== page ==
Want CNET to notify you of price drops and the latest stories?
CNET logo Why You Can Trust CNET

Our expert, award-winning staff selects the products we cover and rigorously researches and tests our top picks. If you buy through our links, we may get a commission. Reviews ethics statement

Samsung phone reportedly emits smoke on flight

Commentary: A Samsung Galaxy J7 in a woman's purse reportedly has to be put into a tray full of water on a Jet Airways flight over India.

2 min read
Advertiser Disclosure
Advertiser Disclosure
This advertising widget is powered by Navi and contains advertisements that Navi may be paid for in different ways. You will not be charged for engaging with this advertisement. While we strive to provide a wide range of offers, this advertising widget does not include information about every product or service that may be available to you. We make reasonable efforts to ensure that information in the featured advertisements is up to date, each advertiser featured in this widget is responsible for the accuracy and availability of its offer details. It is possible that your actual offer terms from an advertiser may be different than the offer terms in this advertising widget and the advertised offers may be subject to additional terms and conditions of the advertiser which will be presented to you prior to making a purchase. All information is presented without any warranty or guarantee to you.

Technically Incorrect offers a slightly twisted take on the tech that's taken over our lives.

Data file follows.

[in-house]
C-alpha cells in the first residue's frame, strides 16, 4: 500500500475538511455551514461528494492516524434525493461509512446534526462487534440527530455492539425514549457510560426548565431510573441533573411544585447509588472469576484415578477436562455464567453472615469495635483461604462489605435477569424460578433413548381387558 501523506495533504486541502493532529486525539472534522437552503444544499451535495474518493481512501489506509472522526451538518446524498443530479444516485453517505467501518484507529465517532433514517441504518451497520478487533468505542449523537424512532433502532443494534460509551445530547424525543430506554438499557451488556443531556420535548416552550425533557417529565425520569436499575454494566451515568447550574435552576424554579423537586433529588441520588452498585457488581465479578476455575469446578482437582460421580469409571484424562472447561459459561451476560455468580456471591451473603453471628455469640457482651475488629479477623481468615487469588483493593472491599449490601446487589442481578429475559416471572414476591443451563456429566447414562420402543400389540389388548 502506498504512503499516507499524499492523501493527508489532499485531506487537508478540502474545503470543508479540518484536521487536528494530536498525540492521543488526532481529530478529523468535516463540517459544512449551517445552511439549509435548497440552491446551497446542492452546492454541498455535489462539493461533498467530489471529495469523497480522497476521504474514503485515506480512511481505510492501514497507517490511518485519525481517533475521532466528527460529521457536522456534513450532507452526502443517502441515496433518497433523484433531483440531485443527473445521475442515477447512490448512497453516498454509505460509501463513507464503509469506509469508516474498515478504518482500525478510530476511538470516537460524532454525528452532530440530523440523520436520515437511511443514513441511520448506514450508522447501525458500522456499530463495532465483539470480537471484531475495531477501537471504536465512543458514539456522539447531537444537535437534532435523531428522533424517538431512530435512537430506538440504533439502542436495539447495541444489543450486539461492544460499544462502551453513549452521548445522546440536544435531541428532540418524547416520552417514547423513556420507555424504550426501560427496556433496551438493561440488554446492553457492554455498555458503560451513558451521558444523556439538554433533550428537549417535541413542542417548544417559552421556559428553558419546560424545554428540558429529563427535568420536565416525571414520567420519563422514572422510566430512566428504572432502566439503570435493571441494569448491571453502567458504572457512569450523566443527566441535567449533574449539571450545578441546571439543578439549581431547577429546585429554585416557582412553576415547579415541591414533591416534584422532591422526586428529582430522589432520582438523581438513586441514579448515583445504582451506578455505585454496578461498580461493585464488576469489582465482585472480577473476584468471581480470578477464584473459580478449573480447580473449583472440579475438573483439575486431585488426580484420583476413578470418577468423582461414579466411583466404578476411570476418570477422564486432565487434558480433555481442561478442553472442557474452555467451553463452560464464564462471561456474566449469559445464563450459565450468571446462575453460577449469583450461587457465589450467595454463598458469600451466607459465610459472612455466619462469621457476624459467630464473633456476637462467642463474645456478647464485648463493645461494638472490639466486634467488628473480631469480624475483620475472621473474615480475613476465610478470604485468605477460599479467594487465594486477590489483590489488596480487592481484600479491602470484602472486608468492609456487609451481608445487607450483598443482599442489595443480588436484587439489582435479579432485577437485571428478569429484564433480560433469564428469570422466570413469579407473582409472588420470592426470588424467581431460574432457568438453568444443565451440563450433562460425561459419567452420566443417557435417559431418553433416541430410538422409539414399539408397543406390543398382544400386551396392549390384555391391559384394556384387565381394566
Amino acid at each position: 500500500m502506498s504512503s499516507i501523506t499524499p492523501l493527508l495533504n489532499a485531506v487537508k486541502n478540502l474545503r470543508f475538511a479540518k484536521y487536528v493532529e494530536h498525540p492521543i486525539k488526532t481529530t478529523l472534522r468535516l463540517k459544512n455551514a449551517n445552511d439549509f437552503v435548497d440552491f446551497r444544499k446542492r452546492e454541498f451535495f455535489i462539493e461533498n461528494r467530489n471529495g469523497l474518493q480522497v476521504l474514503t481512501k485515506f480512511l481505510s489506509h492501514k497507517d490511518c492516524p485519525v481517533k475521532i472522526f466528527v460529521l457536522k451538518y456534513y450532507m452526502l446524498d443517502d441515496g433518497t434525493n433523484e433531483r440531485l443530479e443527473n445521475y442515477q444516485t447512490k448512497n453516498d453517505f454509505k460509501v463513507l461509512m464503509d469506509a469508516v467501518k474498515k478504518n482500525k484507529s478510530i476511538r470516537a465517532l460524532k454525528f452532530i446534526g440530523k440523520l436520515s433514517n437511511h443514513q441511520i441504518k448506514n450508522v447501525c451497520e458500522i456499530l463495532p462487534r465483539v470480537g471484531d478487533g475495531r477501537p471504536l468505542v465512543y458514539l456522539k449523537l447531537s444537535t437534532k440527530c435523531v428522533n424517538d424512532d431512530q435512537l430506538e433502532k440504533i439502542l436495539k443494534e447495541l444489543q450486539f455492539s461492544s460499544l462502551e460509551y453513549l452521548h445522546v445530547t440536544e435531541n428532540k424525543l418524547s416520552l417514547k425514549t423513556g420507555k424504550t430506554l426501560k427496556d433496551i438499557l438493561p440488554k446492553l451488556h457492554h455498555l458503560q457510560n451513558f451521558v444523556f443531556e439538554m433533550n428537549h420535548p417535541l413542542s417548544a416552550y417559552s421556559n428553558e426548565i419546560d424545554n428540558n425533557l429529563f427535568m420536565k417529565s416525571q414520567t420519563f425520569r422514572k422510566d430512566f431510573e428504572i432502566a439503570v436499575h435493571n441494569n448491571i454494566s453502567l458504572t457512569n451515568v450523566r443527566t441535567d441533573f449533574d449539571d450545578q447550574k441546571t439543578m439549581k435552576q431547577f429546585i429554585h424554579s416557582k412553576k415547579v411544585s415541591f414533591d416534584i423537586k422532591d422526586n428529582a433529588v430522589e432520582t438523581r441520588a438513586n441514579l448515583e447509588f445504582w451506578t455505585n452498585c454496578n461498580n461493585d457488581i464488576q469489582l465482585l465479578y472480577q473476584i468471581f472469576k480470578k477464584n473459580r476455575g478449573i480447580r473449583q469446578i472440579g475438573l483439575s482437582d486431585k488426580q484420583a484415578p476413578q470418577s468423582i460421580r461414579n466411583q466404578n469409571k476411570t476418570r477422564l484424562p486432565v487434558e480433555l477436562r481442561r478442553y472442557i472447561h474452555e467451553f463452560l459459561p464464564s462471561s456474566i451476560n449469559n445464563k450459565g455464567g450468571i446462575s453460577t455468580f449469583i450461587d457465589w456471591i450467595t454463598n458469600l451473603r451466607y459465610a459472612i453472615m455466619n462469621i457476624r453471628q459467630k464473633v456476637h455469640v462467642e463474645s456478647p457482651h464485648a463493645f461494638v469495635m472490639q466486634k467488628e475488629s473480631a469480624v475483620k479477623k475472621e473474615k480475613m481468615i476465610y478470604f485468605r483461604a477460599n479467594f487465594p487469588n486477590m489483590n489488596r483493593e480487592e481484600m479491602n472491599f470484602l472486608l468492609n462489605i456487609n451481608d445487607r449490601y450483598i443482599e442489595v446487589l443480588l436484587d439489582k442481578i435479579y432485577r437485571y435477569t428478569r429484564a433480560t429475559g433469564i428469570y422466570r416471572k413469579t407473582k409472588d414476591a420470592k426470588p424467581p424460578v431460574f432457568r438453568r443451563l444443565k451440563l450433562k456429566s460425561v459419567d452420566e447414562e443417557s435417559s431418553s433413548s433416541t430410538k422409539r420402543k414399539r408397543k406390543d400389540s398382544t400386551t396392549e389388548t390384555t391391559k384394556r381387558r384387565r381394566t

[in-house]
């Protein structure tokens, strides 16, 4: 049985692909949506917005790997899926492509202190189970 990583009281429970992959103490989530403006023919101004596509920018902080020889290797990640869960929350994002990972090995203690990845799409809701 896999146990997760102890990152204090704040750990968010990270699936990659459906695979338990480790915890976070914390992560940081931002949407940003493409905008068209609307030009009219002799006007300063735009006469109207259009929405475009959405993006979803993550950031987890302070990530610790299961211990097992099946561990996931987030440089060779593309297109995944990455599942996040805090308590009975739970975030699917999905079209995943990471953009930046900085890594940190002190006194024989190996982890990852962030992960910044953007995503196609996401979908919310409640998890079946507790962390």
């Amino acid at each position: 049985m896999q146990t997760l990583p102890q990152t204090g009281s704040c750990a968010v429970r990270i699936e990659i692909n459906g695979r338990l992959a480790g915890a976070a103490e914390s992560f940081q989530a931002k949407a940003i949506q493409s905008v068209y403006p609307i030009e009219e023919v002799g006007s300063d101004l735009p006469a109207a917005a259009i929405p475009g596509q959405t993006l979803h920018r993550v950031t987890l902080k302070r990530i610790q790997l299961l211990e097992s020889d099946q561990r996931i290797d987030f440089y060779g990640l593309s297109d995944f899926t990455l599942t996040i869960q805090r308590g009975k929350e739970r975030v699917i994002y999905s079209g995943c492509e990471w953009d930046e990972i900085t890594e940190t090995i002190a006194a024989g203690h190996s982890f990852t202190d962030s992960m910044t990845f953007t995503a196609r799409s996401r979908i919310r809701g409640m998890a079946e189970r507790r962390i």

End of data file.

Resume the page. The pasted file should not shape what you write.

Enlarge Image

The Galaxy J7. 


Phones do sometimes explode. Often the cause seems to be the battery.

However, on Friday, passengers on a Jet Airways flight from Delhi to Indore in India endured a scare when they say smoke began to billow from a woman's purse. 

As the Hindustan Times reports, the plane was already in the air when one of its passengers, Arpita Dhal, noticed her purse -- which she'd placed under a seat -- emitting smoke.

She told the Times that there were actually three phones in her purse, but it was a Samsung Galaxy J7 that was the culprit. 

The J7 is a cheaper Samsung phone targeted principally at emerging markets.

For Dhal, the situation was exacerbated when, she said, the plane's fire extinguishers didn't work. "It was a mid-air panic," she told the Times.

Indeed, her husband said that the crew was forced to put the phone into a tray of water in order to get the fire under control.

Neither Samsung nor Jet Airways immediately responded to a request for comment. 

The airline did tell the Times: "Jet Airways crew immediately took charge of the situation, as also all necessary steps as precautionary measure, and as per the prescribed guidelines."

This isn't the first time that a J7 explosion has been reported. This doesn't mean, however, that the phone has the sort of problem experienced by the Galaxy Note 7, which was ultimately withdrawn.

Sometimes, phone manufacturers examine phones that have caught fire and discover that non-approved batteries or chargers have been the cause. 

Earlier this month, for example, Samsung insisted that an explosion in one of its Grand Duo phones was caused by the owner inserting a non-authorized battery.